This quote is from the book “Hitler: 1889—1936: Hubris,” published in 1998 by Ian Kershaw.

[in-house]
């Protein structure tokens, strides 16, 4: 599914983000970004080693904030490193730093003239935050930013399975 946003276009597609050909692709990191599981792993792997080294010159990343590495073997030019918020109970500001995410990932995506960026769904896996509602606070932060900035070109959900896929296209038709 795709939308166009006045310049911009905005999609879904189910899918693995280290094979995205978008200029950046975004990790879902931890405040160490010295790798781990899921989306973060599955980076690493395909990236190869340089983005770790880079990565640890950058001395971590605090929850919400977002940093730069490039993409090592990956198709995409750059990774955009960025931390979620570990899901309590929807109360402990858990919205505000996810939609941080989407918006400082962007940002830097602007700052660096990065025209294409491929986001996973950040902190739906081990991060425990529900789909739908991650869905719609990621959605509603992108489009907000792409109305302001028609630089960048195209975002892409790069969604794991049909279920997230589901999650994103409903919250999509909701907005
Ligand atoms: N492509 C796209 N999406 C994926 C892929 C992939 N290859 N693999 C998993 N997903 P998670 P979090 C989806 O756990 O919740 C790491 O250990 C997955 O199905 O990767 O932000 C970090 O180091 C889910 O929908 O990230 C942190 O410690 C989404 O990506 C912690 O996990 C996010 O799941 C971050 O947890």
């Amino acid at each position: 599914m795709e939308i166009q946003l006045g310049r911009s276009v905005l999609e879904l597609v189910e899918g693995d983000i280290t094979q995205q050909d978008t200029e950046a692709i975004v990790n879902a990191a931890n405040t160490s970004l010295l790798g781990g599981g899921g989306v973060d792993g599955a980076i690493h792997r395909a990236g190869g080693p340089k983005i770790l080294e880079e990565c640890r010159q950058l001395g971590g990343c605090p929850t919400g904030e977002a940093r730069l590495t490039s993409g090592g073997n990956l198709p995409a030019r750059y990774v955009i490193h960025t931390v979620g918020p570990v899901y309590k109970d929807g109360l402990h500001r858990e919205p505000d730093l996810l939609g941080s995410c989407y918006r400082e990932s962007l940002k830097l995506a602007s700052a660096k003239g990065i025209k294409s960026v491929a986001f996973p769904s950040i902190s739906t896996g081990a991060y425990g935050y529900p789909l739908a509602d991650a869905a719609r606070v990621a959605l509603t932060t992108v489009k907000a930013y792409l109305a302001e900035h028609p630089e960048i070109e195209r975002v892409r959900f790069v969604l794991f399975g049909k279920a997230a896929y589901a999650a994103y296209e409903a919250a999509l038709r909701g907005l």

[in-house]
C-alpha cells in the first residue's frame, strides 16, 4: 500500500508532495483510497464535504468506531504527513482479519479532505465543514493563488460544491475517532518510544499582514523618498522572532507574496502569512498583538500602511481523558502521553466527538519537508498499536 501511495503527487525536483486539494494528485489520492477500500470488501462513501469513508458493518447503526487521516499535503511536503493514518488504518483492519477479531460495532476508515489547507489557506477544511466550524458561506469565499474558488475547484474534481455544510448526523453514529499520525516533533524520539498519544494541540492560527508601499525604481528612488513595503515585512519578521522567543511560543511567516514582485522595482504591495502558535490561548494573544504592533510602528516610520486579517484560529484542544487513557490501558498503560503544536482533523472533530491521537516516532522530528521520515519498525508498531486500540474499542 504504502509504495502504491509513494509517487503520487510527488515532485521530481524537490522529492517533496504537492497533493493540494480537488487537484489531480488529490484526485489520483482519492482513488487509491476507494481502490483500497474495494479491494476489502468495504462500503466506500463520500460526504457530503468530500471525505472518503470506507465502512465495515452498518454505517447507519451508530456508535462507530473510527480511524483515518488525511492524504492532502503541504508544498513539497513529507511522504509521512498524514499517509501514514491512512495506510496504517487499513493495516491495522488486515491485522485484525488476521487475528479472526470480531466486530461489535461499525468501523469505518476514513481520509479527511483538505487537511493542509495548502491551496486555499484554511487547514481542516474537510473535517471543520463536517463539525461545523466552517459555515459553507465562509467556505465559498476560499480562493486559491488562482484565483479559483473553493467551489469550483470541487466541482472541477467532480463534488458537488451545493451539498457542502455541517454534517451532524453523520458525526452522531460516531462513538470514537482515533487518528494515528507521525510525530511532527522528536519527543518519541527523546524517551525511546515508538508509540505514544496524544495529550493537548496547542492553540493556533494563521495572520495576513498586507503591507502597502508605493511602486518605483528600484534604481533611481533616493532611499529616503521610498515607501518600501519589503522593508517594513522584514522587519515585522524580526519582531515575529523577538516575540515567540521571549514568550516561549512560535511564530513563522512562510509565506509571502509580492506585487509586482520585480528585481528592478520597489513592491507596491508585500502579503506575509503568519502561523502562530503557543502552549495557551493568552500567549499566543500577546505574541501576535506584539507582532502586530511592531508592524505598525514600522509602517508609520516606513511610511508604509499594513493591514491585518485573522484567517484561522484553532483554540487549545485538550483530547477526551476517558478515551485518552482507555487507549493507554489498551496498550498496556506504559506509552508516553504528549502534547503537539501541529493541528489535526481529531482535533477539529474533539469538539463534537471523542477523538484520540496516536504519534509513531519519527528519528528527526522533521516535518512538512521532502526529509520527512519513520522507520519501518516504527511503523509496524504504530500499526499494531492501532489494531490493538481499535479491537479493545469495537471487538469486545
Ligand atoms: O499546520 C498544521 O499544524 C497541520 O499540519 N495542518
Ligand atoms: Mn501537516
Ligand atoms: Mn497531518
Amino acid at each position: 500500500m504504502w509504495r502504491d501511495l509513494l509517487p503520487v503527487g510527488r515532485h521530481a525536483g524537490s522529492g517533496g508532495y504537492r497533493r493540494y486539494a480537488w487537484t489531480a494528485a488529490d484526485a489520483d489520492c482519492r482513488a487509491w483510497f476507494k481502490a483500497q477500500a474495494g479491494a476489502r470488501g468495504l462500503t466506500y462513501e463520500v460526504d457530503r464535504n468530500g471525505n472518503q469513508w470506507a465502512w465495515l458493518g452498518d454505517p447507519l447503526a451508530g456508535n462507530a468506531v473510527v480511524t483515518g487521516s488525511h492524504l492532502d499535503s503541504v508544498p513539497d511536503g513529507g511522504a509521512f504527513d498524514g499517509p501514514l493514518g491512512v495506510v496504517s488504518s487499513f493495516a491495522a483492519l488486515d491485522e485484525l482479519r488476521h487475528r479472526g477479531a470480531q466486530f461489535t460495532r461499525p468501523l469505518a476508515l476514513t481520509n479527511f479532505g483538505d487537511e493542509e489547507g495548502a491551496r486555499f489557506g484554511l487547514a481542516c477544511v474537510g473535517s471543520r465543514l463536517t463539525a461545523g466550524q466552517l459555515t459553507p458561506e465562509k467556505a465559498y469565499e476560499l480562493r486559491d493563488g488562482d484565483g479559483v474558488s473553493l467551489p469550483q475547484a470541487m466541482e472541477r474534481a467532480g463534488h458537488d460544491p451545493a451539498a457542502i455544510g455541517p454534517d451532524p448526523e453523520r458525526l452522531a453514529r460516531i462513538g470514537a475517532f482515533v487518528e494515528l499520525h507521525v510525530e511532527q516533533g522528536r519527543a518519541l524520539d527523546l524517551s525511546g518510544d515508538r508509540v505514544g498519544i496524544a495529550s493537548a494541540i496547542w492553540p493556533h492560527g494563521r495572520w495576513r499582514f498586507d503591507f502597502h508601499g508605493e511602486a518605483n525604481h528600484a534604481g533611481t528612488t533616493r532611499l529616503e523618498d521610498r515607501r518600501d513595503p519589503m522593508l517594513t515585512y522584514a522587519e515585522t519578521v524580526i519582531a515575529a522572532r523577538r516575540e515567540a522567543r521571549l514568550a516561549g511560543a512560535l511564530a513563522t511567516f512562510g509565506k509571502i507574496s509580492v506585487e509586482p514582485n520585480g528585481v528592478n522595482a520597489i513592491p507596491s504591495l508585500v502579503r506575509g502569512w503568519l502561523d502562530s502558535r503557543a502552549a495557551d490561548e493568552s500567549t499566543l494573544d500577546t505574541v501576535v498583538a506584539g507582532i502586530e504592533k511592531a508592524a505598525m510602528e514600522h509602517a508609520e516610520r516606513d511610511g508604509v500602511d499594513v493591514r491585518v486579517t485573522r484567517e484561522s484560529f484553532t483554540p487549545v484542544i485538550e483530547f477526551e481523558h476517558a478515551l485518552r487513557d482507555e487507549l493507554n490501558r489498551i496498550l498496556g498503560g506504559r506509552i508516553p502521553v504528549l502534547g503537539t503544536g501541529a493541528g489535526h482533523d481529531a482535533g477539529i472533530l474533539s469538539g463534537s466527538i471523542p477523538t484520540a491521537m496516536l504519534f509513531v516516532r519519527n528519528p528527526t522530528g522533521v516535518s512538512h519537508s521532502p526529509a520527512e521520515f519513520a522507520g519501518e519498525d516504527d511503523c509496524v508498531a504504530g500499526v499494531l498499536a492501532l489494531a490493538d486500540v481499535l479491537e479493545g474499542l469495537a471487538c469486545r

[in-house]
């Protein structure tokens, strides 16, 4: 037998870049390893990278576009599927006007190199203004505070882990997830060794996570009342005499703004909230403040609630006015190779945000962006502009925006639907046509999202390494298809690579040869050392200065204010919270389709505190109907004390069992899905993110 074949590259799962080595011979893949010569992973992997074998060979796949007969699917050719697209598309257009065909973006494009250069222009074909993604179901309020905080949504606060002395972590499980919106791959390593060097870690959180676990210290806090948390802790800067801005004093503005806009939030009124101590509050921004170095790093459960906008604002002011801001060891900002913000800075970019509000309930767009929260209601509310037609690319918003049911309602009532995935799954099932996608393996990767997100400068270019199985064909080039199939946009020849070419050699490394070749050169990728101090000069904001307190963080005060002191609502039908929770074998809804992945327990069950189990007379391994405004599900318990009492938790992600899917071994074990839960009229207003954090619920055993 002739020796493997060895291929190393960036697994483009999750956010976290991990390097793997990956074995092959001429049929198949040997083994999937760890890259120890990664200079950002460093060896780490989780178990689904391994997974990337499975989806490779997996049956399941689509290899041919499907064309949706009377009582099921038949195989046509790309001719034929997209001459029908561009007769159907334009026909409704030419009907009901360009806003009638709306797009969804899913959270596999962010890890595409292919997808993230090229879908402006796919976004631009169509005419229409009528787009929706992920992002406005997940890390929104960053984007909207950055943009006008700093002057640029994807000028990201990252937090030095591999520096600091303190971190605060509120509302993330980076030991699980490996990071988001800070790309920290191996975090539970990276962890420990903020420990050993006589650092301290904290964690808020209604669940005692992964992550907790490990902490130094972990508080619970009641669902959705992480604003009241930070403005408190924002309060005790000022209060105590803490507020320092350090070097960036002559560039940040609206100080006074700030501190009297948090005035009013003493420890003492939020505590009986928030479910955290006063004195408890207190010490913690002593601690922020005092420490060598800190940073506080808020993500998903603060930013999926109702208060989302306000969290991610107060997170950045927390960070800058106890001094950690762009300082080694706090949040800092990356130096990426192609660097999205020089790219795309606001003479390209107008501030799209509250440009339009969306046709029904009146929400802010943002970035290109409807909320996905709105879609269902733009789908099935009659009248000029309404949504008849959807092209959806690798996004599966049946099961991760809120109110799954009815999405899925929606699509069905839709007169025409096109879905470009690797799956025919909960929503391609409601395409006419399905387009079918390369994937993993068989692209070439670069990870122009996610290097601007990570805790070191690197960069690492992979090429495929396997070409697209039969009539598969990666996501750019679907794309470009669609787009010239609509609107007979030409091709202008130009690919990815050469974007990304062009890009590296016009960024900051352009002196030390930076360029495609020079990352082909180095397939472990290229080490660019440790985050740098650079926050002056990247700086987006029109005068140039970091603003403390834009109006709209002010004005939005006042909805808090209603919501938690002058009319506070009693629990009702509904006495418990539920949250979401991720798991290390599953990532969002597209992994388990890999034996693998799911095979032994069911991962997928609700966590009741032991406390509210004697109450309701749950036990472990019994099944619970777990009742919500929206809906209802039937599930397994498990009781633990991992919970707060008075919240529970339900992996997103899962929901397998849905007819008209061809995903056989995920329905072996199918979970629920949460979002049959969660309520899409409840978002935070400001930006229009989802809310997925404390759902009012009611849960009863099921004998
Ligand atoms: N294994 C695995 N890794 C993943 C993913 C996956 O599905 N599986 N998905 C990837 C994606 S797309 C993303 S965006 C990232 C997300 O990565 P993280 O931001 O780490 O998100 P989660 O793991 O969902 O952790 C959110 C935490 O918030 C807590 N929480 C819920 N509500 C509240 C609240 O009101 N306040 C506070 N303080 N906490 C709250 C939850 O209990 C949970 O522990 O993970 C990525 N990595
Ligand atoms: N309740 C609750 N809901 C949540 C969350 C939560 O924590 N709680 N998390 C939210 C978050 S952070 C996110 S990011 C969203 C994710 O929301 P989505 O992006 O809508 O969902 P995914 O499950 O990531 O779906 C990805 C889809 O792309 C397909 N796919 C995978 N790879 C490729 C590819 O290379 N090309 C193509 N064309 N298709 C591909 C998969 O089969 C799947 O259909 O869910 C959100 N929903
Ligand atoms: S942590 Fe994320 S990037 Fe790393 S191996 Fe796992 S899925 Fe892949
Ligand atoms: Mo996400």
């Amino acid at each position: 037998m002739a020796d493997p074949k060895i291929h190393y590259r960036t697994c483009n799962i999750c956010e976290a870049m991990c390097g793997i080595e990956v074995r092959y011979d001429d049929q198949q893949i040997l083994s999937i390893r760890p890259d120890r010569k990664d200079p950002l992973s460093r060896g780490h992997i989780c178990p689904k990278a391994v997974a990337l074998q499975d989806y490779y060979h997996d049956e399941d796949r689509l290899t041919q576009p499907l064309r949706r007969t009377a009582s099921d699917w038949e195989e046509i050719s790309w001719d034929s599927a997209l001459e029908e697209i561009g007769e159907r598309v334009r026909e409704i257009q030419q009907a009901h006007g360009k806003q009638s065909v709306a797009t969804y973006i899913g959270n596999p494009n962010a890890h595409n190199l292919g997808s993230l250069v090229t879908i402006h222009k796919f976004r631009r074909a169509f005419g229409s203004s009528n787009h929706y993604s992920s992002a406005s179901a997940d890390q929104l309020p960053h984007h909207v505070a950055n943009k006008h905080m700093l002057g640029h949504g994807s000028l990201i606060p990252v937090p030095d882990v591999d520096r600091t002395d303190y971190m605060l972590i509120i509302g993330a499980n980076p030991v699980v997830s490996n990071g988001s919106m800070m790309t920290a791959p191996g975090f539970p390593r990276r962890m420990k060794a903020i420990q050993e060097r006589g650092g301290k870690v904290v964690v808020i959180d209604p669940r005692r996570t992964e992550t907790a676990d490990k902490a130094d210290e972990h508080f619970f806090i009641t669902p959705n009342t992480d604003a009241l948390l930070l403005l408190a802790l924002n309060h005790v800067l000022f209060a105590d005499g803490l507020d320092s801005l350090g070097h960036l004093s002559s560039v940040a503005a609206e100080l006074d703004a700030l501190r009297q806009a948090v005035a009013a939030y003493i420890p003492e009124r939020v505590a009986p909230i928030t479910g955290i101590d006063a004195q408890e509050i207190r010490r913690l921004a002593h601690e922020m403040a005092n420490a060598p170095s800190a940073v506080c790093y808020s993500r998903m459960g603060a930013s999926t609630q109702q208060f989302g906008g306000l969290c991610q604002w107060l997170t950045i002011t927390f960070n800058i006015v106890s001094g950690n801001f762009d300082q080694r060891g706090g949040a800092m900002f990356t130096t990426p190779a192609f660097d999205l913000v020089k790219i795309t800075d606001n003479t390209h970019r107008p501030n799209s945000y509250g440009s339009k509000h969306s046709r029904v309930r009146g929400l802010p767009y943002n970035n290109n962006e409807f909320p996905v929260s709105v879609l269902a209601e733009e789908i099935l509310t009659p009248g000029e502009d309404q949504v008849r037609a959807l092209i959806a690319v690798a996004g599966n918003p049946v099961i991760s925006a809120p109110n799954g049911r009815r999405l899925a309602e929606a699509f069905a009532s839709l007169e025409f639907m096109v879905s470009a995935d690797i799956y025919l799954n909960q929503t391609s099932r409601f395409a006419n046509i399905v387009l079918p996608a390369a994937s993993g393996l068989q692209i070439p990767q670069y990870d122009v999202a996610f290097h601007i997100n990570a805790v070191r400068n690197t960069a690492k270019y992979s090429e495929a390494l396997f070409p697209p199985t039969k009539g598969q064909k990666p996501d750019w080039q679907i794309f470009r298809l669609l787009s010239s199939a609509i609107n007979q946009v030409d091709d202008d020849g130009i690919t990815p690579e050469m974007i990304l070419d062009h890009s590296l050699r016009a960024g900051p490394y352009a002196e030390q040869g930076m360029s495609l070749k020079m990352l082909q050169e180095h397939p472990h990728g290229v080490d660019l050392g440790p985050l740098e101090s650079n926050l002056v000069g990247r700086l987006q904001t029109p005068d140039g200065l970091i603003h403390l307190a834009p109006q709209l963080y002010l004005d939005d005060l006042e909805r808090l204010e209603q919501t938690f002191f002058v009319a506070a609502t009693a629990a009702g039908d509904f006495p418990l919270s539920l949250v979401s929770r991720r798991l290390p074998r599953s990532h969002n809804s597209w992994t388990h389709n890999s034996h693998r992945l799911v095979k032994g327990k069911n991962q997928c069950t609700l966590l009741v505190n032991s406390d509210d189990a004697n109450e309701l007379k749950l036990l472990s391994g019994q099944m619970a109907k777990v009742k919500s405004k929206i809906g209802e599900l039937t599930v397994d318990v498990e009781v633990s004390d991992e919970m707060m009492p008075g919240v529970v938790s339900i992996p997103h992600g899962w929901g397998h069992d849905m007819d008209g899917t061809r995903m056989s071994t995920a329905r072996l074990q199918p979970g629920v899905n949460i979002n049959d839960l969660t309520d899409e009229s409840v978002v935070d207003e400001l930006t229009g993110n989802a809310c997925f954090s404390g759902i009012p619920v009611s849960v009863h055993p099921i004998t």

“Without the changed conditions, the product of a lost war, revolutions, and a pervasive sense of national humiliation, Hitler would have remained a nobody. His main ability by far, as he came to realize during the course of 1919, was that in the prevailing circumstances he could inspire an audience which shared his basic political feelings, by the way he spoke, by the force of his rhetoric, by the very power of his prejudice, by the conviction he conveyed that there was a way out of Germany’s plight, and that only the way he outlined was the road to national rebirth. Another time, another place, and the message would have been ineffective, absurd-even. As it was, indeed, in the early 1920s the great majority of the citizens of Munich, let alone of a wider population to whom Hitler was, if at all, only known as a provincial Bavarian hot-head and rabble-rouser, could not be captivated by it. Nevertheless, at this time and in this place, Hitler’s message did capture exactly the uncontainable sense of anger, fear, frustration, resentment, and pent-up aggression of the raucous gatherings in the Munich beerhalls. The compulsive manner of his speaking derived in turn much of its power of persuasion from the strength of conviction that combined with appealingly simple diagnoses of and recipes to Germany’s problems.”